Coronavirus bonds could help millions of Americans, small businesses
Treasury issued similar bonds after World War I, September 11th terror attacks and 2008 financial crisis
The U.S. government could resort to a wartime and post-disaster measure to raise money for millions of Americans and small businesses that suffer economic harm as a result of the new coronavirus outbreak.
The Treasury could issue coronavirus bonds, much like it issued Liberty Bonds after World War I, the September 11th terror attacks and Build America Bonds following the 2008 financial crisis, according to Robert Wolf, founder of the global-consultancy firm 32 Advisors and a former Obama White House economic adviser.
“I think that for many different sides this would be a win-win for the nation,” Wolf told FOX Business. “There's a lot of different ways you can use this money.”
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The COVID-19 outbreak has infected 4,110 people in the U.S. while killing 71, according to the latest data provided by Johns Hopkins University & Medicine. The fast-spreading nature of the virus has caused the cancelation of travel plans and sporting events and the shuttering of businesses and restaurants across the country, resulting in employee furloughs and layoffs.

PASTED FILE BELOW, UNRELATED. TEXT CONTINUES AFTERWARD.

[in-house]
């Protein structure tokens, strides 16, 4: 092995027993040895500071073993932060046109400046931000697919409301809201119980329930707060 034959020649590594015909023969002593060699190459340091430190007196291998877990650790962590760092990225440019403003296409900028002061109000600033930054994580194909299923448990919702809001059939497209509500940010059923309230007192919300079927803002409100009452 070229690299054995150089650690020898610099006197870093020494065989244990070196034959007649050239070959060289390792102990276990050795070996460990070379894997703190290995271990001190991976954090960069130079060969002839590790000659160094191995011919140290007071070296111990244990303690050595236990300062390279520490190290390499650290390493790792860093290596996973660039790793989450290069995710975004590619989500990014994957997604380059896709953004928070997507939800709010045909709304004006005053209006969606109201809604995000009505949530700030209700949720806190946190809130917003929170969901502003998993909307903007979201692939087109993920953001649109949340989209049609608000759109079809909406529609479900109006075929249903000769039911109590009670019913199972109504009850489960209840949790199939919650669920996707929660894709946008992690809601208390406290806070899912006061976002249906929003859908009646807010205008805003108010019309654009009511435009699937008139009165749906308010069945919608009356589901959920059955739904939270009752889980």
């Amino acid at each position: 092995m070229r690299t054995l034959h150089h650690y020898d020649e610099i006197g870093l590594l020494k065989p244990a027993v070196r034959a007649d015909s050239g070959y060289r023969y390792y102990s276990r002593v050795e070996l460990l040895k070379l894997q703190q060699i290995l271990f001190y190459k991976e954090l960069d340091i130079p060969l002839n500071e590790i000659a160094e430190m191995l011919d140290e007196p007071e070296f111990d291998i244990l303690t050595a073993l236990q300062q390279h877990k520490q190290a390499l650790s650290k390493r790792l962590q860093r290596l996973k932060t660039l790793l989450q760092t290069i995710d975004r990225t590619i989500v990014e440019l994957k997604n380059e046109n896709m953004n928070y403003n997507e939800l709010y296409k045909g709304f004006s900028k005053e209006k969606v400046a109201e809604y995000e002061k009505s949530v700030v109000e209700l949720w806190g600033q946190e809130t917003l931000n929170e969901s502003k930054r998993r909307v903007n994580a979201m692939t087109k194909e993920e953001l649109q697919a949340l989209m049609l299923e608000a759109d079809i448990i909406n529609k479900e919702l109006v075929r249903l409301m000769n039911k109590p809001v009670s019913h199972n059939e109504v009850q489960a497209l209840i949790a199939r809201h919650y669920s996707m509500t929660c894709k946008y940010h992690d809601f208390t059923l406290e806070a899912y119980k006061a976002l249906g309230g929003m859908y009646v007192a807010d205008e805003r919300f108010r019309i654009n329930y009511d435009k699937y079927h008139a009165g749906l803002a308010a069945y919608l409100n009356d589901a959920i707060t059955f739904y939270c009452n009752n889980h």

Wolf said the proceeds raised from the bond sale could be given directly to recently unemployed or hourly workers, or be used to give low-interest loans or grants to small businesses.
On the flip side, the bonds would give investors who are too nervous to invest in stocks a chance to earn more than the less than 1 percent offered by current bond rates.
“I think most importantly you would see so many people across the country of all walks of life want to participate in this,” Wolf said. “Whether this is what they buy for their kids for college or whether they buy for retirement or just for the good of the community or because they want to go into a safe haven.”
Wolf suggested the Treasury could issue on year bonds, or offer several denominations out to 10 years.
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“Certainly I would say that this type of thing is much better than a payroll tax, where literally we're dribbling out money, over every two-week period, that is spread throughout the country as opposed to those who were at least most in need,” Wolf said.